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‘Shawshank Redemption’ line still inspires Morgan Freeman

Morgan Freeman doesn’t love the sound of his own voice.

“Sometimes, when I first wake up, it’s deep and powerful,” the 86-year-old Oscar winner says. “Most of the time, it’s just another voice. I have to smile when people start talking about how unique it is … or how they know it’s me in one or two words. It’s not that special to me.”

Truth is, everything about Freeman is special. His distinctive voice and ample acting talents have given us a slew of memorable roles across an A-list career that spans more than five decades.

It begs the question: Who would Freeman want to narrate the story of his life: “George Clooney or Jeremy Irons,” he says. “Changes. Depends on the day!”

The native of Memphis, Tennessee, won an Academy Award for his supporting role in “Million Dollar Baby.” He also garnered Oscar nominations for “Street Smart,” “Driving Miss Daisy,” “The Shawshank Redemption” and “Invictus.”

His most recent work includes the Taylor Sheridan streaming hit “Special Ops: Lioness.” Freeman also stars opposite Josh Hutcherson in “57 Seconds,” opening this weekend in theaters. It’s the story of a blogger who lands an interview with a tech guru and stops an attack on him by finding a ring that takes anyone 57 seconds into the past.

How long will he act?

“I plan to act until I can’t get out of bed,” Freeman says in an interview conducted before the Screen Actors Guild strike. “Acting is my life, and you can’t retire from life.”

His good life advice:

Live by a motto

If Freeman wants to reach for a motto to describe his life, he borrows from his classic film “The Shawshank Redemption.” “I love the line: ‘Hope is a good thing. Maybe the best of things. And no good thing ever dies,’ ” he shares. “It’s a beautiful line and quite meaningful, especially as you get older.”

Find the bursts

“I don’t give younger people a lot of advice,” Freeman insists. “If I had to say anything, it would be to take your time, learn what you’re doing and keep moving forward. Other than that, just decide what you want to do and do that. Believe in yourself and something good will happen.”

Early in his career, he moved to San Francisco with little money. “I worked with a little theater group and lived really poor, but I got encouragements that sustained me,” he says. “And then I moved to New York, where I wondered if I would ever make a living acting. But each time things got rocky, a little burst of something positive would sustain me and move me forward. You need to find those bursts, no matter what you do.”

Don’t lament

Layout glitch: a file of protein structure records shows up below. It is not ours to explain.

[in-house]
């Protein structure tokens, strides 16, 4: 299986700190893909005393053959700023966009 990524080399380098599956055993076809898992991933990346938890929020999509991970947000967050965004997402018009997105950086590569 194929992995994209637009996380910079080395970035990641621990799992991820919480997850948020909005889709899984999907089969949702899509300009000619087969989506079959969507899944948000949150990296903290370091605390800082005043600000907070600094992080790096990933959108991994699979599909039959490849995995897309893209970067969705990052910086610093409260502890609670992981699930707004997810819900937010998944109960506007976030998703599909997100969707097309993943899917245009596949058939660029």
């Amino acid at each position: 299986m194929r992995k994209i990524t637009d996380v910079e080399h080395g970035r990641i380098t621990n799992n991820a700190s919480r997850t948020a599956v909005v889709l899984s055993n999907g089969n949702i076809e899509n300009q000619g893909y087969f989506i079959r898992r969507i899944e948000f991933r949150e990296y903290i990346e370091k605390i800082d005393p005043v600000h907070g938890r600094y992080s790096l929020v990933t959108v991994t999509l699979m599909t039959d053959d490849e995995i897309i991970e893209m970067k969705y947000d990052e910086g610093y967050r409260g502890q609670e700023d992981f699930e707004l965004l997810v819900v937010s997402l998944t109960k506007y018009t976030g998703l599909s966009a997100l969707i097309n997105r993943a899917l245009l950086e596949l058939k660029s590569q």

“You get to an age where it’s easy to think about what you did wrong in life. Why not focus on what you did right?” Freeman reasons. “That’s what feeds me as I age. What are the victories? Reach for the happiness.”

Do something new

“I’m always trying something new to keep my mind active,” he says. “You need to explore the world at every age. Try a new hobby. Talk to someone new. Make a new friend. Read a new book. Or just get out there and experience your town. Stop repeating everything you’ve done in the past and challenge yourself.”

‘I had to do it’

“I figure I was born to be an actor,” Freeman says. “I had to do it. My first role was in a third grade play. I was 8 and it was in ‘Little Boy Blue.’ My second role was in the seventh grade. I was an actor. I have been an actor my entire life even when I didn’t know that was what I was doing. My high school senior picture — (it) says actor underneath it. … I was lucky my mother, my biggest influence, saw something in me and wanted me to follow my dream.”

Keep it interesting

“People ask me if it’s better to play the good guy or the bad guy in movies,” he says. “I’d say the bad guy. The good guy can get pretty boring. But you do need both. You have to mix it up in life to keep it all interesting.”

Don’t take yourself too seriously

Freeman famously played Nelson Mandela in “Invictus.” He learned a lot portraying him, including how to enjoy a moment of levity. “I’ll never forget the screening of the film, one of the first showings, with him,” he says. “I was nervous, especially during a pivotal scene where he comes out of prison. He leaned over to me and said, ‘I know that fellow!’ ”

Clear your head

Freeman likes to spend free time on his boat. “It’s so beautiful and relaxing when you’re out on the Caribbean or a crystal-clear lake. You can literally imagine all of your troubles melting away,” he says. “And you look out at the ocean and realize that you really are just a small part of the universe. … Give me the water and some Southern cuisine and I’m happy.”

Age doesn’t matter

“I don’t like the word ‘old.’ I use the word ‘experienced,’ ” Freeman says. “Numbers don’t matter. It’s all about how you feel every single day. I do focus on exercise, because a key to aging is being mobile. I keep my mind active with solitaire and being a puzzle addict. Also, it helps to find your purpose. That just adds to your overall joy. … I also believe that if you live long enough all of your dreams will come true.”

Be honest

Ask him his favorite roles and he doesn’t skip a beat. “Ones that pay!” Freeman deadpans.

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